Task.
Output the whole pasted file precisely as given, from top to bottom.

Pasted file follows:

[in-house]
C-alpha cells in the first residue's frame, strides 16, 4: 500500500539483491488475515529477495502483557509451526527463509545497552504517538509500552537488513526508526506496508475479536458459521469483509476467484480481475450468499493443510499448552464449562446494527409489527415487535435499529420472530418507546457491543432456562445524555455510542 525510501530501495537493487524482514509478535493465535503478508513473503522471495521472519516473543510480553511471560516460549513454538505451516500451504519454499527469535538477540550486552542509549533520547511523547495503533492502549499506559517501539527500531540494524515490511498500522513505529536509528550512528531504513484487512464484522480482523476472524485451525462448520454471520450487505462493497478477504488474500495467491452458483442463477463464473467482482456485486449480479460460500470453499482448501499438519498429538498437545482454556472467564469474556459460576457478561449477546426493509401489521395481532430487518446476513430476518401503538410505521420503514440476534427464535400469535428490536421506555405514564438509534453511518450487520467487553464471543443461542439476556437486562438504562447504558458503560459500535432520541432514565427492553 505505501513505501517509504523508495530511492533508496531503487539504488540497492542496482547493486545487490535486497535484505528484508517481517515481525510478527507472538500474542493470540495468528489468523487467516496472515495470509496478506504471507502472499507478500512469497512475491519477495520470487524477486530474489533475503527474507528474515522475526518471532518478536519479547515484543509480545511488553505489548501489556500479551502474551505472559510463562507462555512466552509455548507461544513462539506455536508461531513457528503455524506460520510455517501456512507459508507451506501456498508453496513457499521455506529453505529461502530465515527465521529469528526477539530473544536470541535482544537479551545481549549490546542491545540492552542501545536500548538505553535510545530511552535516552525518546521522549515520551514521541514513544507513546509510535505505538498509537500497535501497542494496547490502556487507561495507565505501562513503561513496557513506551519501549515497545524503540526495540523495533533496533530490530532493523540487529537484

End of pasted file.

[in-house]
C-alpha cells in the first residue's frame, strides 16, 4: 500500500539483491488475515529477495502483557509451526527463509545497552504517538509500552537488513526508526506496508475479536458459521469483509476467484480481475450468499493443510499448552464449562446494527409489527415487535435499529420472530418507546457491543432456562445524555455510542 525510501530501495537493487524482514509478535493465535503478508513473503522471495521472519516473543510480553511471560516460549513454538505451516500451504519454499527469535538477540550486552542509549533520547511523547495503533492502549499506559517501539527500531540494524515490511498500522513505529536509528550512528531504513484487512464484522480482523476472524485451525462448520454471520450487505462493497478477504488474500495467491452458483442463477463464473467482482456485486449480479460460500470453499482448501499438519498429538498437545482454556472467564469474556459460576457478561449477546426493509401489521395481532430487518446476513430476518401503538410505521420503514440476534427464535400469535428490536421506555405514564438509534453511518450487520467487553464471543443461542439476556437486562438504562447504558458503560459500535432520541432514565427492553 505505501513505501517509504523508495530511492533508496531503487539504488540497492542496482547493486545487490535486497535484505528484508517481517515481525510478527507472538500474542493470540495468528489468523487467516496472515495470509496478506504471507502472499507478500512469497512475491519477495520470487524477486530474489533475503527474507528474515522475526518471532518478536519479547515484543509480545511488553505489548501489556500479551502474551505472559510463562507462555512466552509455548507461544513462539506455536508461531513457528503455524506460520510455517501456512507459508507451506501456498508453496513457499521455506529453505529461502530465515527465521529469528526477539530473544536470541535482544537479551545481549549490546542491545540492552542501545536500548538505553535510545530511552535516552525518546521522549515520551514521541514513544507513546509510535505505538498509537500497535501497542494496547490502556487507561495507565505501562513503561513496557513506551519501549515497545524503540526495540523495533533496533530490530532493523540487529537484